Egypt, beyond the Nile, pyramids and Cleopatra!

I remember the great excitement when I landed in Cairo the first time. Foreign land, in an unfamiliar airport, yet bubbling with unbridled excitement knowing I was in the land of the most ancient civilization ready to discover history for the first time in my life (despite having a double passport book)!

The airport was not glitzy but my God the city certainly looked snazzy! Flyovers crisscrossing zanily a la New Yorkesque, people buzzing busily on the streets, traffic zooming in all directions and the ride to the hotel saw me absorb all the sights and sounds in gulps!

Egyptians pay a lot of attention to traffic laws...and I understand why, better now- because of the much dreaded police (worst symbol of the tyranny of the Regime) who are autocratic, wilful and powerful.

Cabbies crazily and stubbornly don’t move their hands off the horns, as they weave in & out of traffic. The people who ride in public buses instinctively know when to jump out of harm’s way and onto the streets. The buses always overloaded with people, with barely any standing room, sway from side to side making their way on a busy road. I felt completely at home. These scenes are just the same in India:) Egypt to this extent was not another world...but sure, another culture with codes of their own which one definitely respected.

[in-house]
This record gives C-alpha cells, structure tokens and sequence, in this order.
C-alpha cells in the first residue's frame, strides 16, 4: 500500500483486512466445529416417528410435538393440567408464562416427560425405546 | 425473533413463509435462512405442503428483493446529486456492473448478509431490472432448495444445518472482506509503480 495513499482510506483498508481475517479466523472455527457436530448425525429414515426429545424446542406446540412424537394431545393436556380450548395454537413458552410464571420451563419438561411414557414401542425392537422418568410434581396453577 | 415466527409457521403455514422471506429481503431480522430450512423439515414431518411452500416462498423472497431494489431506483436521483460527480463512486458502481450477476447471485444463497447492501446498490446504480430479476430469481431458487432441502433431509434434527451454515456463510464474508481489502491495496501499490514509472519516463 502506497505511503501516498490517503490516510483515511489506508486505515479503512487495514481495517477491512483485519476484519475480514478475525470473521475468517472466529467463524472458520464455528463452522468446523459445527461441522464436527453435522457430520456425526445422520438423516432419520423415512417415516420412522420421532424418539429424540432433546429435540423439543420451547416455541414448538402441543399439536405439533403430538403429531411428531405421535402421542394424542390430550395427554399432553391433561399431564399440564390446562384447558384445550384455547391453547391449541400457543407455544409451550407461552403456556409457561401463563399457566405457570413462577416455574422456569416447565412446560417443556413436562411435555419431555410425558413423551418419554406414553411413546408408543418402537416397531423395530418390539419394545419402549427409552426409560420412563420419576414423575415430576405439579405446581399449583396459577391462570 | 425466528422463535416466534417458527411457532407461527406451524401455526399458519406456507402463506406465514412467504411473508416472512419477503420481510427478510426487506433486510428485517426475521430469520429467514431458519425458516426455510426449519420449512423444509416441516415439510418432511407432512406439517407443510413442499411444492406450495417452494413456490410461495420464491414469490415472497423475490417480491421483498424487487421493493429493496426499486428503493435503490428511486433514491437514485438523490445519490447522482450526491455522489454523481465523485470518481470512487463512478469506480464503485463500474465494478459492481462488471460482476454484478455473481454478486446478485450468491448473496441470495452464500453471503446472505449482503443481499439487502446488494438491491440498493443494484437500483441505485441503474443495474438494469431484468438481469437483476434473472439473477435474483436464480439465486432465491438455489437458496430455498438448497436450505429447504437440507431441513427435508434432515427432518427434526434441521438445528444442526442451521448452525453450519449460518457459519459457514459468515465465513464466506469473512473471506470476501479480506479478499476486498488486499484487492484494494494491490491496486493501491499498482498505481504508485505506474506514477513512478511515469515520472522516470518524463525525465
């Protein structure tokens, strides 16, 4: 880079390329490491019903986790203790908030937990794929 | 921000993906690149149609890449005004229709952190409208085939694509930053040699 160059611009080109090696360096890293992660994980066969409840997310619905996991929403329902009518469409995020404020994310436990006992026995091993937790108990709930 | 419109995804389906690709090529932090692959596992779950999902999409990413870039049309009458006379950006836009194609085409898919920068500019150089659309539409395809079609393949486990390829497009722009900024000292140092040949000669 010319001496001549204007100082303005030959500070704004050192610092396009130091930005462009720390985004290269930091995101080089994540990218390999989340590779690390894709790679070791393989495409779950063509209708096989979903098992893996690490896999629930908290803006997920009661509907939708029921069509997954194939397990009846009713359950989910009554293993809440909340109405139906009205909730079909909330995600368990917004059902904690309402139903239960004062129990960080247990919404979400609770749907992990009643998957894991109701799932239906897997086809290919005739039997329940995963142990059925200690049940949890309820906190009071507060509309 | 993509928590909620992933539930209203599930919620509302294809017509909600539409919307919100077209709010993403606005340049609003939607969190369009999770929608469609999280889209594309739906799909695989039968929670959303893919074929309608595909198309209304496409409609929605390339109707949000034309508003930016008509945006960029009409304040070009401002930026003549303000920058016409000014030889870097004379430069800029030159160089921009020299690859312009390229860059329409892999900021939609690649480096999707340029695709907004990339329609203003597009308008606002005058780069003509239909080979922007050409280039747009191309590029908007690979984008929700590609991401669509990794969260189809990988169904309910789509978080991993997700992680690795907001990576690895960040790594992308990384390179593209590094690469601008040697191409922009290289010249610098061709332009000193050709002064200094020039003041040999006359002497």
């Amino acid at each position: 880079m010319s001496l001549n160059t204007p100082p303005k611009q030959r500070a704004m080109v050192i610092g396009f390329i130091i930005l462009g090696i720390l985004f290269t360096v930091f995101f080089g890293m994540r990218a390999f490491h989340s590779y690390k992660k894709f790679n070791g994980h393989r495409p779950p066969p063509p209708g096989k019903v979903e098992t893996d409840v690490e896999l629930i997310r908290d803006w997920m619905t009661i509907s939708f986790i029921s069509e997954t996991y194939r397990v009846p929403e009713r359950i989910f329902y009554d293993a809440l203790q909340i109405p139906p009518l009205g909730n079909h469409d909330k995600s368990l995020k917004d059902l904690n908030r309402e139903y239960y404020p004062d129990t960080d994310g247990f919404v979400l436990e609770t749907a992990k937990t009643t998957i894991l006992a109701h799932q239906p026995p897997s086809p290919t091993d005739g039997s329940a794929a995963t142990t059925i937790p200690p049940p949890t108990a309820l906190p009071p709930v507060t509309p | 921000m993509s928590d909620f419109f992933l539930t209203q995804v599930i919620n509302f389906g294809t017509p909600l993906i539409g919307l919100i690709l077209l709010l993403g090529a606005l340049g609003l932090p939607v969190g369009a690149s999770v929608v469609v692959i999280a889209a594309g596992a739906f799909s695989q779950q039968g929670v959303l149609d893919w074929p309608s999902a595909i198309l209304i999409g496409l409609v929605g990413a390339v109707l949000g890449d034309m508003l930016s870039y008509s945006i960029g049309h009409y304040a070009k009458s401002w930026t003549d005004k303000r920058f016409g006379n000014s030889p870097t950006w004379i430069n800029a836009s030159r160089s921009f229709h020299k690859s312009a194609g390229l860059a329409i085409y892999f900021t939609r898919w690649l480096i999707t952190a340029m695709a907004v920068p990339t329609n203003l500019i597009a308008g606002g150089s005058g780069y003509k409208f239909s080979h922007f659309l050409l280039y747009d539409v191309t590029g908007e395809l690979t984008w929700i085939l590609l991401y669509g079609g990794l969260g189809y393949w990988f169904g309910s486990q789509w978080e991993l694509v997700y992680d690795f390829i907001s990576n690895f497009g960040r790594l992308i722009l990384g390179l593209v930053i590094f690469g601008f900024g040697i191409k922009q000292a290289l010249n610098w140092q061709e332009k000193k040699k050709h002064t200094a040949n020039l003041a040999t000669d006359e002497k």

Culturally, Egypt is a Muslim country. Even in the big cities (Cairo,Giza,Luxor, Alexandria) a woman should have a male companion with her when on the street. Ladies should have shoulders and upper arms covered, closed neck top, skirt below the knees, pants are ok, but ought to be loose. Modesty is the key word. I respected their culture and adhered to the codes.

As hot as Egypt is, the warmest things I saw were the smiles of the children – sometimes I so wish for a world made of only children. We would have no corruption nor politics

Love crosses cultural lines! Talking to Egyptians in a universal language (signs and symbols) was a wonderful experience. Walking through shopping streets I observed them as warm, loving parents with their children in the parks and malls. Speaking with foreigners I saw them flirt, guide, direct and converse intelligently. Cultural differences indeed vanish when people care! A positive environment is all that is needed.